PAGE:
Wasteful Fashion

Client: Daily Times
19th March 2018

As spring is upon us, it heralds not only a change in weather but the new ‘lawn’ season. One cannot help but cringe at the thought of ‘aunties’ descending en-masse upon clothing stores. Like carnivores on a feeding frenzy, it is indeed a disheartening sight. Our lives revolve around the latest fashion trend, and in doing so, it is kill or be killed – all sense of sanity and decencyis lost. None seem to realise the waste that is in the fashion industry.

Recent studies have indicated that every item of clothing in your closet will likely be worn only seven instances in your entire lifetime. Usually, clothing is a ‘one-off’ look, where it goes out of style and thus becomes ‘old’ – a trend we call ‘fast vogue’. In this case, individuals may wear clothing even fewer than three times. Most wedding wear is bought for a single event never to be worn again because they cannot ‘repeat’ the attire at another event. According to a research done at Massachusetts Institute of Technology (MIT), in 2010,150 billion new clothing items were made globally, and 10 percent of the world’s carbon footprint comes from the clothing industry. The environmental (or ecological footprint) and social impact of every product we consume starts from primary (agricultural) production to manufacturing, use and finally to disposal.

To create easily dispensable clothing, it has to be produced cheaply. This is done by low cost (and thus an abuse of) labour and cheap material. Low wages, forced labour, child labour and horrendous working conditions are in the mix. Every time you purchase these clothing items, you encourage these labour values. The polyester may be inexpensive, but it is actually plastic -the worst possible kind of material that is found in 50 percent of all clothing. Plastic is not biodegradable. A single cotton T-shirt produces 2.1 kg carbon dioxide. Most countries have outsourced their clothing production to countries with ‘dirtier’ energy production grids. Many Pakistanis are astonished at Zara’s or H&M worldwide when the label says ‘Made in Pakistan’ – now you know why. More than 60 percent of production takes place in East Asia while more than 60 percent of consumption takes place in the EU, US and Japan.

For many fashion is considered art, and for others a means of self-expression. However, it is necessary to move towards sustainable consumption and production choices

Companies such as H&M are pushing for an eco-friendly initiative. The company started buying back their old products in a bid to ‘recycle’ them into new clothing. However, it was recently claimed that all the material that was bought back and other unsold items were then sold to a Swedish company that burnt 12,000 tonnes of clothing for energy in place of coal. We call this ‘green washing’, which means pretending to be sustainable on the surface for one’s own corporate agenda. Capitalism never fails us.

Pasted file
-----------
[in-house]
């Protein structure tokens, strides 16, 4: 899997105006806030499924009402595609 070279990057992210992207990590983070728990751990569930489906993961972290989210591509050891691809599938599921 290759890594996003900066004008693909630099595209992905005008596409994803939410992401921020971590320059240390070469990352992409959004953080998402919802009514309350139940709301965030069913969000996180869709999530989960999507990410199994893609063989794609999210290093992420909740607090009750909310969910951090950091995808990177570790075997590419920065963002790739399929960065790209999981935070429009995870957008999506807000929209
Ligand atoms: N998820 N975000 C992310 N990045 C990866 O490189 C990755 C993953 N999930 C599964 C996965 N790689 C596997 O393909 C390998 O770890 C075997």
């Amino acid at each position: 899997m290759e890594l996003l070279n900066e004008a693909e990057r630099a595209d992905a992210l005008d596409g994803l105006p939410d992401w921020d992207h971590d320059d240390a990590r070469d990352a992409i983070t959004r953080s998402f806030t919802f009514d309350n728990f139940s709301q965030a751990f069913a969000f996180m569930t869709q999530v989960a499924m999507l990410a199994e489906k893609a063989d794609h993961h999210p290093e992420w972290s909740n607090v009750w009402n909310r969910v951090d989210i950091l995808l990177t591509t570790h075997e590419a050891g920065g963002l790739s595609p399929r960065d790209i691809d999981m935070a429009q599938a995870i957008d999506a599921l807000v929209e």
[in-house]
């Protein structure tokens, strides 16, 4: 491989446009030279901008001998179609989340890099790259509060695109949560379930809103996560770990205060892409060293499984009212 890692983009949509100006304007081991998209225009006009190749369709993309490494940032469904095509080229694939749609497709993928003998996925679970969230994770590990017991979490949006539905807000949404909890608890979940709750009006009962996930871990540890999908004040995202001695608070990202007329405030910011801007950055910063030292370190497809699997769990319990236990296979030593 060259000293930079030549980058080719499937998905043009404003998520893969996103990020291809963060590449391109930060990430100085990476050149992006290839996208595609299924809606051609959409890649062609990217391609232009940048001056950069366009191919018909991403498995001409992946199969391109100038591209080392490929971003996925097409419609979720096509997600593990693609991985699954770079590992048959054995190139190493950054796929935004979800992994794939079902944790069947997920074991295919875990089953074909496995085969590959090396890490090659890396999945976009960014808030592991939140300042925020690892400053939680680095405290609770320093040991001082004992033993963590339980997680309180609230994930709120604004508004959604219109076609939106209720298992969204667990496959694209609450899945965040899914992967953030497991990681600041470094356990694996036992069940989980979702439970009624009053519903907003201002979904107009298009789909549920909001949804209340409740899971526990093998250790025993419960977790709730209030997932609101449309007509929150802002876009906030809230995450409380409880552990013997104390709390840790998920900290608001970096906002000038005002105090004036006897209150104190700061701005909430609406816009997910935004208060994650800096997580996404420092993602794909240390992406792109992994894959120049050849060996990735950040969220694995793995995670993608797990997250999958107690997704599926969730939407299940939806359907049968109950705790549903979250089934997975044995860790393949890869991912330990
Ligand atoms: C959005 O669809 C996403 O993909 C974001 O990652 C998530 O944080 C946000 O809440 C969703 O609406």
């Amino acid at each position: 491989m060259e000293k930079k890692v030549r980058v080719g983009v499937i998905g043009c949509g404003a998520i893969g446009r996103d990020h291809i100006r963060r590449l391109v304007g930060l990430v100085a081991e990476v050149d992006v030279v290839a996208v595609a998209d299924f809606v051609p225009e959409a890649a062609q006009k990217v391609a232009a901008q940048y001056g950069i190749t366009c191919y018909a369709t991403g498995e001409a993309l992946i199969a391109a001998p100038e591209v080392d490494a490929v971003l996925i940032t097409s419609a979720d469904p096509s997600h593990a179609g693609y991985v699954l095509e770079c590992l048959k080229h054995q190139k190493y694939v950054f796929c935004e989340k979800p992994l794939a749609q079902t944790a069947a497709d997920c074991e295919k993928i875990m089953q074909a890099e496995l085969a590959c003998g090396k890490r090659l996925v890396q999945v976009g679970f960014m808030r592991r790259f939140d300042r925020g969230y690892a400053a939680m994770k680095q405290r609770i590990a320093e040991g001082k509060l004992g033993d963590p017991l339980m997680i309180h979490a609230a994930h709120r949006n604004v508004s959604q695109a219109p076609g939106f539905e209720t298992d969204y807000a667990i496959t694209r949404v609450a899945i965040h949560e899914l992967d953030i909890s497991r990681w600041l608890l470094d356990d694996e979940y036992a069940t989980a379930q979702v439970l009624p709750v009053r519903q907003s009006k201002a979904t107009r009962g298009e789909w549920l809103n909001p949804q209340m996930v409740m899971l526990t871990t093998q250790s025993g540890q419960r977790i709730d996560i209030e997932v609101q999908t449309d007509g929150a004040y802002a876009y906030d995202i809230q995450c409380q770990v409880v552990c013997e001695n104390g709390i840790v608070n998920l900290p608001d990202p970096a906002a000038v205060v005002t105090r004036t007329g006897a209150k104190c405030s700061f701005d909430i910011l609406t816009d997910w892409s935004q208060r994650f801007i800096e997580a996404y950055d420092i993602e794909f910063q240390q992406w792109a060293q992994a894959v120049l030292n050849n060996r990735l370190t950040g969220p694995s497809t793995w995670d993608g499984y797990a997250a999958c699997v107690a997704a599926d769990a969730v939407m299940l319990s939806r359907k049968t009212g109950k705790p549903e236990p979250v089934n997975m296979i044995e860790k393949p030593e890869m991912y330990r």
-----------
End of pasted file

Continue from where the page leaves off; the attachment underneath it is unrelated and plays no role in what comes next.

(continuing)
An essential resource used by the apparel industry is water. We use it while dyeing, washing and finishing clothes. According to Economics of Water, the Indian textile industry uses 425 million gallons of water on a daily basis – that is some 500 gallons of water for a single pair of jeans. This is in a world where 844 million people do not have access to clean water, according to a WHO and UNICEF monitoring report. Wastewater is also dumped back into our free water-ways, making this water simply not consumable. Lahore is currently under the radar for the availability of potable water; Karachi already succumbed to this challenge years ago.

Yet we are convinced we need lots of clothing, and thus unlimited choices. However, psychological research indicates that having more choices leads to indecisiveness and lesser satisfaction as opposed to contentment. One must then ask themselves, does continuously purchasing clothes really make one happy? Does buying clothes from Sapphire, Generation or Sana Safinaz really matter when a child might be abused in the industry?


Thisis not to say, begin to dress shabby but merely to raise an understanding of consumer choices. Fashion for many is considered art and for others an expression of self. Yet one can continue doing so by simply moving towards sustainable consumption and production choices. As a consumer, you can make demands on the industry to make changes in their practices. Living in the post-Paris agreement era, many consumers abroad have already done so. Levis Strauss started a sustainable initiative where they used recycled plastic to make new jeans, made use of 100% recycled water and removed most harmful chemicals from the production process. Let us hope this is true and this venture is sincere.

We need more journalists on the frontlines exploring unsustainable practices and bringing it into the limelight such as done with H&M. Clothes that you do not intend to wear again, donate to those who cannot afford it. More importantly, our education systems need to equip our future generations to identify industry-specific problems and work towards solutions.

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